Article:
Sustainability development and ecological economics by xps54377

VIEWS: 13 PAGES: 26

									         Ecological Footprint:
first step towards a new paradigm
      for sustainable prosperity


             ETUI Conference
      Presentation by Willy De Backer
          Brussels, 29 June 2009
Contents
   1.   Background
   2.   The unsustainability trends
   3.   Beyond GDP: ecological footprint
   4.   From new indicators to new economy
   5.   Conclusions
My background

  • 25 years of experience in EU policies
  • Politics – journalism – energy and environment policies
  expert
  • A short-term pessimist, a mid-term realist and a long-
  term optimist
  •European Director of Global Footprint Network
The Hydra of Unsustainable Growth
                        Food
                                  Water
                        crisis              Biodiversity
                                 Scarcity
              Energy
              Descent
                                                           Economic
    Climate
                                                            Shocks
     Crisis
 Population
  Explosion                                                 Governance
                                                              Failure




                                                                      4
Population explosion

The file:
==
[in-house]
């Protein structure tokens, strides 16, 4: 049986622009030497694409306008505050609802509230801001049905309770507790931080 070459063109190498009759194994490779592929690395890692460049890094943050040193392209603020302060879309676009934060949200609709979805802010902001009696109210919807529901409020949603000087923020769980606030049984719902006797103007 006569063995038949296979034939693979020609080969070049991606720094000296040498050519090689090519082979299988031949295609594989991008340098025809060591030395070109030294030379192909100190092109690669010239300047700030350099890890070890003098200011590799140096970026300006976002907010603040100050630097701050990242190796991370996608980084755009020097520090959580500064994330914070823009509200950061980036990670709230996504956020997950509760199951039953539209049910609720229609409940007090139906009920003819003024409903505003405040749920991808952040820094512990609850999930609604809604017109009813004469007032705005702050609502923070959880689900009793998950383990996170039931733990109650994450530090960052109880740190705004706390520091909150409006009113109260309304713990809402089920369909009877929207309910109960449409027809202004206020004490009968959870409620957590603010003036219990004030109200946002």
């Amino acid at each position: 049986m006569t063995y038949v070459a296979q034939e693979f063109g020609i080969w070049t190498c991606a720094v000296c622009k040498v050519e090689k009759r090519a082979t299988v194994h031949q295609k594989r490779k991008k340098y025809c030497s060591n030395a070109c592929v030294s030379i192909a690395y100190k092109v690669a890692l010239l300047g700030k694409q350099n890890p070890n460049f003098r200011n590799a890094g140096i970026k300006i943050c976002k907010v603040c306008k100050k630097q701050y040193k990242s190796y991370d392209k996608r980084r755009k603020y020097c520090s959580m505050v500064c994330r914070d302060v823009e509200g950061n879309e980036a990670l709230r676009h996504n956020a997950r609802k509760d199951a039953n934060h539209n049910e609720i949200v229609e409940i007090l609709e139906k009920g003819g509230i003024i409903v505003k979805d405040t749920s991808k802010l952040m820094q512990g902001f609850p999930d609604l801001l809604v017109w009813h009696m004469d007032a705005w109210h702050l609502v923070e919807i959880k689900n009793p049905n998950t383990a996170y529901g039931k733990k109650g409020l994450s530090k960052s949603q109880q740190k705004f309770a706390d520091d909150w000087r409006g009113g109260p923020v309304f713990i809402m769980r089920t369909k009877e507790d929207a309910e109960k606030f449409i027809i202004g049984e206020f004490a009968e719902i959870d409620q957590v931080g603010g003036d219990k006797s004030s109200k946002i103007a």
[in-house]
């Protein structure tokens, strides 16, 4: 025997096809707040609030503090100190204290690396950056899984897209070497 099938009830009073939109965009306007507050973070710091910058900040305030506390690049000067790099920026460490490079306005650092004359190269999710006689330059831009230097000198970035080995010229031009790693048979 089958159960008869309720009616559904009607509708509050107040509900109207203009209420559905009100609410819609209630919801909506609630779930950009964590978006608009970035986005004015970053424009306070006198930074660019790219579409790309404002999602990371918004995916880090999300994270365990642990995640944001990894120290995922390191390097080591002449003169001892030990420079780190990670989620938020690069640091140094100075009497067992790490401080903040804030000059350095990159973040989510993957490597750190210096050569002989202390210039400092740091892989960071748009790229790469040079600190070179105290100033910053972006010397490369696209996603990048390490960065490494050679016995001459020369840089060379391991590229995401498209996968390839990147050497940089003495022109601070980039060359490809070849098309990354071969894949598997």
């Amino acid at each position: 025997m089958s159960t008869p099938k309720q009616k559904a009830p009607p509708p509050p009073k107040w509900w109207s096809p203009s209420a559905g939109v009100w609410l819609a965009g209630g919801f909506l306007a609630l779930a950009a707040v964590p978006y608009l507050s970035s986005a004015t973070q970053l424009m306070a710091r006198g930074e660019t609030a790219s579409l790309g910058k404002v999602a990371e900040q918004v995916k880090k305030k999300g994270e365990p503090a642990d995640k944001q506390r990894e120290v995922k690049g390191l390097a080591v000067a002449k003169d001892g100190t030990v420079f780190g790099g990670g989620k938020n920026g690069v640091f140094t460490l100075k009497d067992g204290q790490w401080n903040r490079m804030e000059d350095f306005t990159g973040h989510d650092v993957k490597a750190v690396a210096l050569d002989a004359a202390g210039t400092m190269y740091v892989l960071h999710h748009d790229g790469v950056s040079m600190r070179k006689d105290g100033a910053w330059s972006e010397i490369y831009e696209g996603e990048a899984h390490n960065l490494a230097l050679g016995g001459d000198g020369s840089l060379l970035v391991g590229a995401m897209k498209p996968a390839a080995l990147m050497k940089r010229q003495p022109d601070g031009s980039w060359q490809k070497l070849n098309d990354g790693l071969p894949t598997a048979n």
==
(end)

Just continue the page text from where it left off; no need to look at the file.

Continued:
5
Climate crisis
• The REAL inconvenient truths:
   – Despite Kyoto and the resource-intensive climate
     diplomacy circus, CO2 emissions have accelerated from 1.3
     per cent per year in the 1990s to 3.3% per year from 2000
     to 2006.
   – The conservative estimates of the IPCC have been proven
     seriously wrong by new scientific work. Tipping points are
     approaching much faster.
   – The EU’s 2 degrees target of warming is very unlikely to be
     achieved (IEA 2008).




                                                               6
Energy descent
• The age of cheap energy abundance is over
   – Geophysical peaks – date unimportant
   – Nationalisation of energy producers (Aramco, Petrobras,
     Gazprom)
   – EROEI: it takes energy to harvest energy sources which are
     increasingly difficult to find (+ lower quality)
• Peak oil, peak gas and maybe even peak coal are around the
  corner
• To prevent a real energy crunch in 2012, we need a fast
  energy transformation but investments are postponed
• Energy transformation takes normally many decades (Smil) –
  “rate-of-conversion” problem

                                                                  7
Food crisis
• Between 2005 and summer 2008, international prices of
  wheat and maize tripled, price of rice grew fivefold (FAO).
• In same timespan the number of undernourished people
  increased from 848 to 923 million, largely because of the
  food-price crisis. Now over one billion
• Reason: rise of prices for raw materials and policies for
  biofuels.
• Although recession has brought down prices, international
  agencies predict new price hikes when economic recovery
• Peak oil will lead to price and production pressure on
  fertilisers and pesticides


                                                                8
Water scarcity

• No global water scarcity as such but increasing number of
  regions face water shortages.
• By 2025, 1 800 million people will be living in countries or
  regions with absolute water scarcity, and two-thirds of the